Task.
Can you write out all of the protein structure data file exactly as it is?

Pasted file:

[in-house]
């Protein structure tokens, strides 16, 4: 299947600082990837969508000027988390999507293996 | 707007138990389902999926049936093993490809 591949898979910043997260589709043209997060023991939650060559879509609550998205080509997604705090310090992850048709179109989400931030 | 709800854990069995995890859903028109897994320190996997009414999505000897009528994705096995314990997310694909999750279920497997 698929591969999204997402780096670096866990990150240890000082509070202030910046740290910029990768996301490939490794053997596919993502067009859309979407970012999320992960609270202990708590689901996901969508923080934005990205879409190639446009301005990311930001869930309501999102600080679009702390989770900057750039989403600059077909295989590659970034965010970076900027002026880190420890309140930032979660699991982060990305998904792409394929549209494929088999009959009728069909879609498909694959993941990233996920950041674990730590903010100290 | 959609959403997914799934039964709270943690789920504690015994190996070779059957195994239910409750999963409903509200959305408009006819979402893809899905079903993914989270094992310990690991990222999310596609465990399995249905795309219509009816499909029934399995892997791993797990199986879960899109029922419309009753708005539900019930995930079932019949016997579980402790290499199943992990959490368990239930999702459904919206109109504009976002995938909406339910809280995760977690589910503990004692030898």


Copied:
[in-house]
């Protein structure tokens, strides 16, 4: 299947600082990837969508000027988390999507293996 | 707007138990389902999926049936093993490809 591949898979910043997260589709043209997060023991939650060559879509609550998205080509997604705090310090992850048709179109989400931030 | 709800854990069995995890859903028109897994320190996997009414999505000897009528994705096995314990997310694909999750279920497997 698929591969999204997402780096670096866990990150240890000082509070202030910046740290910029990768996301490939490794053997596919993502067009859309979407970012999320992960609270202990708590689901996901969508923080934005990205879409190639446009301005990311930001869930309501999102600080679009702390989770900057750039989403600059077909295989590659970034965010970076900027002026880190420890309140930032979660699991982060990305998904792409394929549209494929088999009959009728069909879609498909694959993941990233996920950041674990730590903010100290 | 959609959403997914799934039964709270943690789920504690015994190996070779059957195994239910409750999963409903509200959305408009006819979402893809899905079903993914989270094992310990690991990222999310596609465990399995249905795309219509009816499909029934399995892997791993797990199986879960899109029922419309009753708005539900019930995930079932019949016997579980402790290499199943992990959490368990239930999702459904919206109109504009976002995938909406339910809280995760977690589910503990004692030898």